He said it would require about an hour of mingling.


I had attended a theme party of another friend's less than 24 hours before, so my threshold for meeting and "mingling" with strangers was past its peak.

Needless to say, I chickened out.

I think about why I become so exhausted with the anticipation and in the act of having to engage in small talk with normal strangers, even my peers, but I was at (more at) ease meeting handfuls of people who had seen me displayed naked at the Nude in Minnesota exhibit.

1.) I am very proud and confident of my work within those groups who understand and appreciate artistic nude photography.

2.) Many friends and acquaintances were there, so if I felt that noticeable twinge after talking with visitors, I could frequently recharge my batteries by alternating talking and relaxing with my friends.

3.) Friday night: A bit of indulgence of the Riesling. Alcohol makes an excellent lubricant.

Well, what about meeting and working with photographers I've never worked with before?

They've seen my work, and at the very least respect it, (and likewise for me for their work) otherwise we would have never got in contact in the first place. And I talk with all photographers online prior to meeting, and often over the phone, so that also facilitates the ease of meeting them for the first time.

But yes, at the start of my modeling, I was just as nervous as I am in normal situations now. But I got over that pretty fast.

I think most of the anxiety I feel when meeting with peers or strangers outside my comfort circles is the near certainty that I will have to talk about myself, and how I feel stunted by the composition and eloquence of my speech. It's like all the words in my head just fly above my head, and I'm constantly straining and reaching for them, but they're just out of reach.

It's just something I have to force myself to stop shying away from; dive right in, and face my fears. Getting back into classes will provide those opportunities, for sure.

On the upside, I called the temp agency I worked for, and they have a 2nd and 3rd shift opening of my old position at Merrill Corporation in Financial Services as an Assistant Project Manager. I was good at it, I liked the work, I liked the people I worked with and for (all older males - no drama!) and I was canned because Merrill (obviously a decision that was short-lived) dropped all of their temps to save money. I guess they figured that really wasn't in their best interest in the long run...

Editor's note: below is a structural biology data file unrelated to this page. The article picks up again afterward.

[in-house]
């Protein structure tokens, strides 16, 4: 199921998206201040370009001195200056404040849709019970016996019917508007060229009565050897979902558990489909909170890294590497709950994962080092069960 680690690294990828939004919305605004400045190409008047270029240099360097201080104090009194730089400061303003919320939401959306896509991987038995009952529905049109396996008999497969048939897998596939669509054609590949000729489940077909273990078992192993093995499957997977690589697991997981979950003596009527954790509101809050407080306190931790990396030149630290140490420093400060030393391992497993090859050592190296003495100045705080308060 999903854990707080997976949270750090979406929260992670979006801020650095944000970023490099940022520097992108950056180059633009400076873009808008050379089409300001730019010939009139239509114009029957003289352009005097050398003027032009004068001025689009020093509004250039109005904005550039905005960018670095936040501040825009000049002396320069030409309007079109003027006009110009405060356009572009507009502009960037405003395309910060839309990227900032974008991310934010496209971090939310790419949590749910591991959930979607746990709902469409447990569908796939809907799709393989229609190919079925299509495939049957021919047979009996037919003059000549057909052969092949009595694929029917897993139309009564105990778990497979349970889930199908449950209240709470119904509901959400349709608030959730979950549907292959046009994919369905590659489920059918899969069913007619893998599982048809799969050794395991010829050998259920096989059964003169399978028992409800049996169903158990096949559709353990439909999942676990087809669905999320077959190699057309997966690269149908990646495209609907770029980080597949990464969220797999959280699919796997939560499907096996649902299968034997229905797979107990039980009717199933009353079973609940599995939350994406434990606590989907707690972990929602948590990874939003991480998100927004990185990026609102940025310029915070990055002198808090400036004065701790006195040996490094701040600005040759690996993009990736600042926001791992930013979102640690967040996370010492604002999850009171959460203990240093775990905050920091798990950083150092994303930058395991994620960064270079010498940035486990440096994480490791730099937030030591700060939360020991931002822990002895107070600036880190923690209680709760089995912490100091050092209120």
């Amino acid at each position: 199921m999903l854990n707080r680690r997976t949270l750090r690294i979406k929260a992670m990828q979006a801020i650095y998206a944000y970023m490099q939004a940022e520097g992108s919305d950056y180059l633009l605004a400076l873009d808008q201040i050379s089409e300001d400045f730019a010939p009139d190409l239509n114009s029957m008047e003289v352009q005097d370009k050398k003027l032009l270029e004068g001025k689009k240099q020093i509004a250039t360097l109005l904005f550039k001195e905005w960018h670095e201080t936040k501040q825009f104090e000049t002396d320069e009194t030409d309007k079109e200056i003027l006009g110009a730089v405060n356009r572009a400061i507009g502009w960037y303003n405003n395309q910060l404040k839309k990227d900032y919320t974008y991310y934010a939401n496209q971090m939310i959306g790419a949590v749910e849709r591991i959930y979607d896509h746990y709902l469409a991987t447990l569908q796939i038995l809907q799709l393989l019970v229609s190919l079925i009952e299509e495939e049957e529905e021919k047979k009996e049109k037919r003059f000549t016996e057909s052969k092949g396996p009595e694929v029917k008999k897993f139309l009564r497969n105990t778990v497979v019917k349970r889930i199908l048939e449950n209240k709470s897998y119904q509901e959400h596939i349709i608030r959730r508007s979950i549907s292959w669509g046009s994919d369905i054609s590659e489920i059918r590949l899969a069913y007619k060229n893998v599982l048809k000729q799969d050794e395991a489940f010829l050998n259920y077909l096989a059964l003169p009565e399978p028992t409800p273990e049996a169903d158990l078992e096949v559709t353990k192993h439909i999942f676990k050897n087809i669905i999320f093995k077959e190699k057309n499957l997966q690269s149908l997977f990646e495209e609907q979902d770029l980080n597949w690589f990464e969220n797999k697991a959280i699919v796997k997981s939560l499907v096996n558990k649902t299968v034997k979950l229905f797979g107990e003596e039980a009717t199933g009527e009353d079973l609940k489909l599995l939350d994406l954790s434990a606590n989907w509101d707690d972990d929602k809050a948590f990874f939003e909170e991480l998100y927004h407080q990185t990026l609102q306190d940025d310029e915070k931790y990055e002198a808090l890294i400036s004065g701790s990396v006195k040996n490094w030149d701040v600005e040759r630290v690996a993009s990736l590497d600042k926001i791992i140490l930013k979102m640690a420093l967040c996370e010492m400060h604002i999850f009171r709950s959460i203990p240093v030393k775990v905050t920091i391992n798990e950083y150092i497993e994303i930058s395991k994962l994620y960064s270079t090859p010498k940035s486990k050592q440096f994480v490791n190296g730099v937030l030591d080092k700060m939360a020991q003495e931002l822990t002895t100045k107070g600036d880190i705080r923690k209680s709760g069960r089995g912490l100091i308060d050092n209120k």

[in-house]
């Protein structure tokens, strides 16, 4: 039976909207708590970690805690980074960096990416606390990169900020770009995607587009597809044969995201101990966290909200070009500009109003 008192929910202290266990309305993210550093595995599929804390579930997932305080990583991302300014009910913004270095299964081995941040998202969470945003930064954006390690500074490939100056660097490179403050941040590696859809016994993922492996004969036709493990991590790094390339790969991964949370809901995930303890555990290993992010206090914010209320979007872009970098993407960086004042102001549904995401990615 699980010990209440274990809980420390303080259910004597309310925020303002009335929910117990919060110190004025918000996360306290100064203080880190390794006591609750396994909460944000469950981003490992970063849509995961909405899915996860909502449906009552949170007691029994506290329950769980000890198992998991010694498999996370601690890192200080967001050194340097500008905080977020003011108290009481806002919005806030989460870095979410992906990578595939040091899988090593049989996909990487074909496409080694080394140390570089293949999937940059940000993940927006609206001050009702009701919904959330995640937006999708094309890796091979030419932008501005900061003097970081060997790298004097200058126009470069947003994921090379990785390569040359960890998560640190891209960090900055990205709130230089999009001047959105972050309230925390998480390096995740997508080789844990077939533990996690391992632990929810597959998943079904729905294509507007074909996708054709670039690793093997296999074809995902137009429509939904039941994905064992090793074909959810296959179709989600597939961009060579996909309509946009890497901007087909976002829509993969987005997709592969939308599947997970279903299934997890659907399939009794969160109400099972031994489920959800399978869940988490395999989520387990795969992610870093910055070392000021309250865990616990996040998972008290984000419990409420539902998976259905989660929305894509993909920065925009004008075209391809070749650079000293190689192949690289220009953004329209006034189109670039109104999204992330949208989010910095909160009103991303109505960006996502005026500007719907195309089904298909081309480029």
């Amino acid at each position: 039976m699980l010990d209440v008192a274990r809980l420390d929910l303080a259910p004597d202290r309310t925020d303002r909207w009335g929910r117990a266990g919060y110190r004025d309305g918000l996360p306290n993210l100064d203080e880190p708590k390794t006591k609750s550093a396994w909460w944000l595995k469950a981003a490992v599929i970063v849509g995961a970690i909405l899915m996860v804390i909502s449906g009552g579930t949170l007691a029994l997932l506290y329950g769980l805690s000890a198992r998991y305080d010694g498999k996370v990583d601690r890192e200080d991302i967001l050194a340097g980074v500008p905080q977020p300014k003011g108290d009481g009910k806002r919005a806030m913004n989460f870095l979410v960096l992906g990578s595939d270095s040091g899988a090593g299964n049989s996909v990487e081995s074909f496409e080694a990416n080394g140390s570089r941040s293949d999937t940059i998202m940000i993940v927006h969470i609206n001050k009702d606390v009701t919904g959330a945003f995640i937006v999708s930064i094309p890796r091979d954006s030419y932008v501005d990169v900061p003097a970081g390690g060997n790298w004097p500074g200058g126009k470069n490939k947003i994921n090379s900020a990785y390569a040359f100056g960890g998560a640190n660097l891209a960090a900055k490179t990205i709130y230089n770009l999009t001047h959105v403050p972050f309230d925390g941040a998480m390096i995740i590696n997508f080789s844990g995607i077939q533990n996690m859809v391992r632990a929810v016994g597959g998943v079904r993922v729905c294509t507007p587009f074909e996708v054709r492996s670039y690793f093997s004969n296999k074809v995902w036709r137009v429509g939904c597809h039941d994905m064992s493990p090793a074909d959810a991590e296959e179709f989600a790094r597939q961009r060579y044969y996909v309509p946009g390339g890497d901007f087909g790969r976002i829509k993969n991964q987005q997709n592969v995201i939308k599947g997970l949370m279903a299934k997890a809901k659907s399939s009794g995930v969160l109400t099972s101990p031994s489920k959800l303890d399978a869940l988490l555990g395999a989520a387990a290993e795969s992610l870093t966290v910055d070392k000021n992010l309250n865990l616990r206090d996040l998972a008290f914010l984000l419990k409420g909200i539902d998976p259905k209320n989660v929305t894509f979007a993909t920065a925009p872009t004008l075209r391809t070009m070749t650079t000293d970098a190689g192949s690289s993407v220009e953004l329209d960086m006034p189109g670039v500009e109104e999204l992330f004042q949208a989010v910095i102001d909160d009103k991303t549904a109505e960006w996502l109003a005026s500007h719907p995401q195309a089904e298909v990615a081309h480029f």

But it will be quite a change going from $0 an hour to $16 an hour...


Ahhhh!, I guess I'll have to face up to that fear of speaking between 3:30-4:00pm today when I do a phone interview with 3 of the managers. At least I dont have to do the interview in person...I'm sure I'd look ungodly scared!

Ahhh! Wish me luck!

"The great misfortune is that there is no organ, no kind of eyelid or brake, to mask or block a thought, or all thoughts, when it is wanted." - Paul-Toussaint-Jules Valery


Daniel Love.

Dave Swanson.

Friday, August 1, 2008

Cracks, Strains, Trojans, and Restlessness

I'm home!

Dave Levingston and I had an extremely successful and fun photo trip. If you kept up with Dave's blog the last two weeks, you've read and seen some of the exciting (and some not so exciting [i.e.: the air conditioner]) highlights.

I would have kept up with my own accounts of the trip, (probably not with the same amount of frequency) except that my laptop has reached the pinnacle of uselessness. I cannot open any of my programs on my computer except for the internet browser, the viruses have blocked me out of my google services (my email, and having the ability to post or see/leave comments on other bloggers) although I can still access them from other computers, but worst of all... I have no control panel in which to operate any administrative controls. Nothing, poof, gone. I have tried downloading anti-spyware, anti-viral programs to no avail because I am unable to run any ".exe" files. It's my fault I let it get this far.

There's only one solution. Crash the whole fucking thing and re-install XP.

But how do I crash it if I have no administrative controls? Uncle Greg, please help!

Today I received my first crack in my windshield. Thank you large, random pebble gone AWOL. You've made my day.

I am broke. Broke as broke can be. Brooke is broke. Brooke needs to get a job. Anyone know of any awesome coffeeshops in the Twin Cities that are hiring?

Anyway, I am glad to be home with the family and friends. Unfortunately, my anxiety has also returned and reared its ugly, worrywort head and is inflicting it's usual havoc. Usually its just internal irrational worrying which I have learned how to keep better in check, but when its paired with its best friend, restlessness, I feel literally as if I'm a cat on a hot tin roof with no way down. woo!

I know its all bullshit, but its really fucking hard to get past.

So is cussing, apparantly.

But you know what helps right now? Reading Crazy Wisdom, a book Dave gave me halfway through our trip. It reminds me to take a deep breath, relax, and not take life so seriously.

Rinse, lather, repeat.

And I need me some sushi and plum wine with Erin. sigh. Safe travels sweetie. I'll find my way over there soon.

Thank you to my friends that have been so patient and kind to me. You are all my heros. Really.

"Since everything is but an apparition, perfect in being what it is, having nothing to do with good or bad, acceptance or rejection, one may well burst out in laughter."
- Long Chen PA, Tibetan Meditation Master.


Stephen Melvin.
K Leo.

They have iconic, unique signatures and talents.

But then again, the artists I aim to collaborate with the most, always do.